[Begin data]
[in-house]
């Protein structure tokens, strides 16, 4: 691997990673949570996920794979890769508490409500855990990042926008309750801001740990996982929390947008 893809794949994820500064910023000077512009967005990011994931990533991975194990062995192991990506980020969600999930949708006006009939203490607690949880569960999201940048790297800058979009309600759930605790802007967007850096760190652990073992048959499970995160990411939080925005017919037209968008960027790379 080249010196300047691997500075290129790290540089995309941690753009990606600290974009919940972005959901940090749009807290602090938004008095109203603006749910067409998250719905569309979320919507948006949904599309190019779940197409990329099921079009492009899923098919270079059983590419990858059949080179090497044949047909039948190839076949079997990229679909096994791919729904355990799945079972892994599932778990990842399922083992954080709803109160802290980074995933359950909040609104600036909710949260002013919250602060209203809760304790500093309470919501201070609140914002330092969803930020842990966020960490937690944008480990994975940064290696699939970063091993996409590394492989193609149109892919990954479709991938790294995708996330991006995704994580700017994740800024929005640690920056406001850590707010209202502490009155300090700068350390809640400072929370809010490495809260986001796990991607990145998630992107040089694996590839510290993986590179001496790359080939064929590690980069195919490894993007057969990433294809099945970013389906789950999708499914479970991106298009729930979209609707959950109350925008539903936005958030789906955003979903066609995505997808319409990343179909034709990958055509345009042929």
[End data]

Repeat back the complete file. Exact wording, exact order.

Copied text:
[in-house]
């Protein structure tokens, strides 16, 4: 691997990673949570996920794979890769508490409500855990990042926008309750801001740990996982929390947008 893809794949994820500064910023000077512009967005990011994931990533991975194990062995192991990506980020969600999930949708006006009939203490607690949880569960999201940048790297800058979009309600759930605790802007967007850096760190652990073992048959499970995160990411939080925005017919037209968008960027790379 080249010196300047691997500075290129790290540089995309941690753009990606600290974009919940972005959901940090749009807290602090938004008095109203603006749910067409998250719905569309979320919507948006949904599309190019779940197409990329099921079009492009899923098919270079059983590419990858059949080179090497044949047909039948190839076949079997990229679909096994791919729904355990799945079972892994599932778990990842399922083992954080709803109160802290980074995933359950909040609104600036909710949260002013919250602060209203809760304790500093309470919501201070609140914002330092969803930020842990966020960490937690944008480990994975940064290696699939970063091993996409590394492989193609149109892919990954479709991938790294995708996330991006995704994580700017994740800024929005640690920056406001850590707010209202502490009155300090700068350390809640400072929370809010490495809260986001796990991607990145998630992107040089694996590839510290993986590179001496790359080939064929590690980069195919490894993007057969990433294809099945970013389906789950999708499914479970991106298009729930979209609707959950109350925008539903936005958030789906955003979903066609995505997808319409990343179909034709990958055509345009042929």